Looking for an AI refresher to beat the summer heat? In this Q&A, Hyperion Research Senior Adviser Steve Conway surveys the AI and analytics landscape in a time of intense activity and financial backing. Just last week, the National Science Foundation (NSF) announced it had expanded the National AI Research Institutes program to 40 states (and the District of Columbia) as part of a combined $220 million investment. What is all this attention and investment leading up to? What is significant right now? What’s the HPC connection? Keep reading for insights into the questions everyone’s asking.
HPCwire: How would you describe the status of AI today?
Conway: AI is at an early developmental stage and is already very useful. The mainstream AI market is heavily exploiting early AI for narrow tasks that mimic a single, isolated human ability, especially visual or auditory understanding, for everything from Siri and Alexa to reading MRIs with superhuman ability.
HPCwire: What’s the eventual goal for AI?
Conway: The goal over time is to advance toward artificial general intelligence (AGI), where AI machines are versatile experiential learners and can be trusted to make difficult decisions in real time, including life-and-death decisions in medicine and driving situations. Experts debate what it will take to get there and whether that will happen. Hyperion Research asked noted AI experts around the world about this in a recent study. The sizeable group who believe AGI will happen said, on average, it will take 87 years. There was an outlier at 150 years. But whether or not it happens, AGI is an important aspirational goal to work toward.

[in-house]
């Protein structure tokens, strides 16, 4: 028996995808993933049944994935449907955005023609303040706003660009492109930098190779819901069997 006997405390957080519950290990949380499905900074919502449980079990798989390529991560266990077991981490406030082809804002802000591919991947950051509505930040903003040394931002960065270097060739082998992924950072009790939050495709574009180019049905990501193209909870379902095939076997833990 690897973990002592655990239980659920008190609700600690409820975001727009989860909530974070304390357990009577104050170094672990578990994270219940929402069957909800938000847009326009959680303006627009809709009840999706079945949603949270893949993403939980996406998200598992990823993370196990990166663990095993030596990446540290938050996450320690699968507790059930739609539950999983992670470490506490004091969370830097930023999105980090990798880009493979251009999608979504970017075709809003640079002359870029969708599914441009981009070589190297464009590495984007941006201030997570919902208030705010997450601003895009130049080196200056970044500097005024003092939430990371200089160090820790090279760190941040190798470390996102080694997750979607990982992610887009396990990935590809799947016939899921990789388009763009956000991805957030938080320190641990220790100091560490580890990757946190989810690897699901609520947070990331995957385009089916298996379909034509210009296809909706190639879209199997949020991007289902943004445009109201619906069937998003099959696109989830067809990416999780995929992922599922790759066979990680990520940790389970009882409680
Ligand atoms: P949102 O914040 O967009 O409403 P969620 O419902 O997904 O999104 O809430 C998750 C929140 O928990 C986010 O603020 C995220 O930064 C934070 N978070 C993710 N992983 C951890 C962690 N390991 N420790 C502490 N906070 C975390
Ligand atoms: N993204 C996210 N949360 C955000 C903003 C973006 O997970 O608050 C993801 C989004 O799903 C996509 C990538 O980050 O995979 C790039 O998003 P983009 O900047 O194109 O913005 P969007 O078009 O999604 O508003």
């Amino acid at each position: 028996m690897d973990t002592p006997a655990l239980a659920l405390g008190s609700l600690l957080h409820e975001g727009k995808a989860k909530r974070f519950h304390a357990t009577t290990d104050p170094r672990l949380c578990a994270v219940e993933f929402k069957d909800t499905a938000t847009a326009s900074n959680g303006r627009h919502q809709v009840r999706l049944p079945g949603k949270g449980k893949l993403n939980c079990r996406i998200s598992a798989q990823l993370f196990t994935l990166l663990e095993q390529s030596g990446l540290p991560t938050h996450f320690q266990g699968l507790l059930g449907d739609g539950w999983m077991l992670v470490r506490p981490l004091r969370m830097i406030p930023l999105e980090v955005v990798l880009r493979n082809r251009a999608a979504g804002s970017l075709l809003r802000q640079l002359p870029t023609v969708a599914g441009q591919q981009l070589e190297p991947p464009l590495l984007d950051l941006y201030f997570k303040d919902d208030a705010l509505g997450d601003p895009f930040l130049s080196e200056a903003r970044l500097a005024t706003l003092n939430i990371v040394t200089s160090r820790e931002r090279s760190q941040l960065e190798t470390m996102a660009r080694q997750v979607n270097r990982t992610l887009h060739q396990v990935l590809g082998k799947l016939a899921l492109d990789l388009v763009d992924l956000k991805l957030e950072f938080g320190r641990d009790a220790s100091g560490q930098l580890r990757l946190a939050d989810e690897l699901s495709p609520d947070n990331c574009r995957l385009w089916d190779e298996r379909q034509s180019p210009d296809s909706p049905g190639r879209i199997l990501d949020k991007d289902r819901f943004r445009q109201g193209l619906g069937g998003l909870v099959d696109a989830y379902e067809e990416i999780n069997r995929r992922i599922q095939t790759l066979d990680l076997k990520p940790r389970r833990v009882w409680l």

HPCwire: What role does HPC play in AI?
Conway: HPC is nearly indispensable at the forefront of AI research and development today, for newer, economically important use cases as well as established scientific and engineering applications. One reason why HPC is attracting more attention lately is that it is showing where the larger, mainstream AI market is likely headed in the future. The biggest gifts HPC is giving to that market are 40-plus years of experience with parallelism and the related abilities to process and move data quickly, on premises and in more highly distributed computing environments such as clouds and other hyperscale environments. The HPC community is also an important incubator for applying heterogeneous architectures to the growing number of heterogeneous workflows in the public and private sectors.